By Yoo Jee-ho
DOHA, Dec. 3 (Yonhap) -- Having beaten steep odds to reach the knockout stage of the FIFA World Cup in Qatar, South Korea will be playing with house money when they take on Brazil in the round of 16 on Monday.
The win-or-go home match between 28th-ranked South Korea and world No. 1 Brazil kicks off at 10 p.m. Monday at Stadium 974 in Doha, or 4 a.m. Tuesday in South Korea.
Few pundits expected South Korea to come this far, especially not after they opened the competition with a goalless draw against Uruguay and a 3-2 loss to Ghana. A must-win match against Portugal awaited South Korea on Friday, and the Taegeuk Warriors also needed help from other teams in the group to advance.
The stars aligned perfectly for South Korea, who defeated Portugal 2-1 on a last-gasp goal by Hwang Hee-chan. Uruguay defeated Ghana 2-0 to help South Korea, who ended up tied with Uruguay in goal difference but beat them in the next tiebreak category, goals scored, by 4-2. One more goal by Uruguay would have sent South Korea home.
Some lucky bounces along the way also conspired to put South Korea in the knockout round. In that opening draw on Nov. 24, Uruguay struck the goal post twice. The first South Korean goal against Portugal, scored by Kim Young-gwon, came after a South Korean corner hit the back of Portugal captain Cristiano Ronaldo and landed at Kim's feet.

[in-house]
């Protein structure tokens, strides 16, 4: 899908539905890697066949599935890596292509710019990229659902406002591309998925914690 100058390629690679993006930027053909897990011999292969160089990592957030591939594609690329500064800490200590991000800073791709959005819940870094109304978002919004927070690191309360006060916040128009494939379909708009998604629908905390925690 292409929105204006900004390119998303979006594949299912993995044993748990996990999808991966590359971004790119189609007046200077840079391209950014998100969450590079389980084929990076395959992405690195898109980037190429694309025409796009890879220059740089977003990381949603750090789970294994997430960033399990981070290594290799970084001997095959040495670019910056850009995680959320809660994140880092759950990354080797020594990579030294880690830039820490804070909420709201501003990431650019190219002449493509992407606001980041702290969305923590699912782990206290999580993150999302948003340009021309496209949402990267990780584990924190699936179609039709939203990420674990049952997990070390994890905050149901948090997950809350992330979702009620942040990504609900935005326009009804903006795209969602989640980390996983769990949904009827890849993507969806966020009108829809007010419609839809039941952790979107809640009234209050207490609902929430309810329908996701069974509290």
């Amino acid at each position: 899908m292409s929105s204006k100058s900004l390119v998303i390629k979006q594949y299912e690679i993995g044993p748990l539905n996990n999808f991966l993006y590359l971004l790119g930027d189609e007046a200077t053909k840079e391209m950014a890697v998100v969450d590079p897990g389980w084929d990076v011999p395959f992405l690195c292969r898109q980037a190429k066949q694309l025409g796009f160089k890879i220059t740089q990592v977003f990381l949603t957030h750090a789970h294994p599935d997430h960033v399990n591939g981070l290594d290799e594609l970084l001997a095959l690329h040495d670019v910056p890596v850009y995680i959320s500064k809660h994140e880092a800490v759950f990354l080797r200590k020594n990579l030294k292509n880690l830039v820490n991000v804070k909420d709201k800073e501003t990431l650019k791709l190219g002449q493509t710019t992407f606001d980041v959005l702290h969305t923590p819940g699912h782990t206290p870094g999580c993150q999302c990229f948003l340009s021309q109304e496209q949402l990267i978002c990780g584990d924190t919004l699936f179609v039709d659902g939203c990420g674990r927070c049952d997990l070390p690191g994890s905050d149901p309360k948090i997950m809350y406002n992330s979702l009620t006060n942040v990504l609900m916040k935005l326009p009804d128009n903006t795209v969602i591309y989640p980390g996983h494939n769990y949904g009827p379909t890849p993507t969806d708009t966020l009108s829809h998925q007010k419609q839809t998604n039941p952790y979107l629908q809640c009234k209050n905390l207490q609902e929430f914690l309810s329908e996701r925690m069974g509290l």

South Korea will face their most difficult test yet, with Brazil going for their sixth World Cup title.
Selecao haven't exactly set Qatar on fire, though, scoring just three goals in three group matches and losing to Cameroon 1-0 to close out Group G play. They still won the group with six points, though only by a slim margin in goal difference over Switzerland, who also had six points.
Neymar, one of football's biggest stars, has missed the past two matches with an ankle injury he picked up in the opener. Neymar is reportedly ready to train with the ball on Saturday and could be available against South Korea.
Brazil beat South Korea 5-1 in their most recent meeting, a friendly match in June in Seoul. South Korea refused to back down against world No. 1 and stuck to their signature, buildup style of football. But they struggled against high pressing applied by Brazil.
South Korea did not have the services of center back Kim Min-jae, who was injured at the time. He is South Korea's best defender and also the one able to make quick passes to relieve pressure or dribble his way out of trouble.
Kim could have made a difference in that June match. But he has been hobbled by a right calf injury in Qatar and did not play against Portugal.
Whether Kim is available or not, expect much of the same approach by South Korea against Brazil this time, too. Head coach Paulo Bento has yet to deviate from the buildup brand in Qatar. Along the way, he has silenced critics who doubted that his tactics, based on the philosophy of winning the possession battle, would work against teams that could dominate the ball against South Korea in the World Cup.
South Korean players have said throughout the World Cup here that they always believed Bento's system would work even against favored opponents. And the thrilling victory over Portugal has given a shot of confidence to the team that already had plenty of it.
"Just because we play Brazil, it won't mean we will be just happy to be there in the knockouts," said Hwang Hee-chan, who scored the winner against Portugal. "We want to play well and win for our fans."
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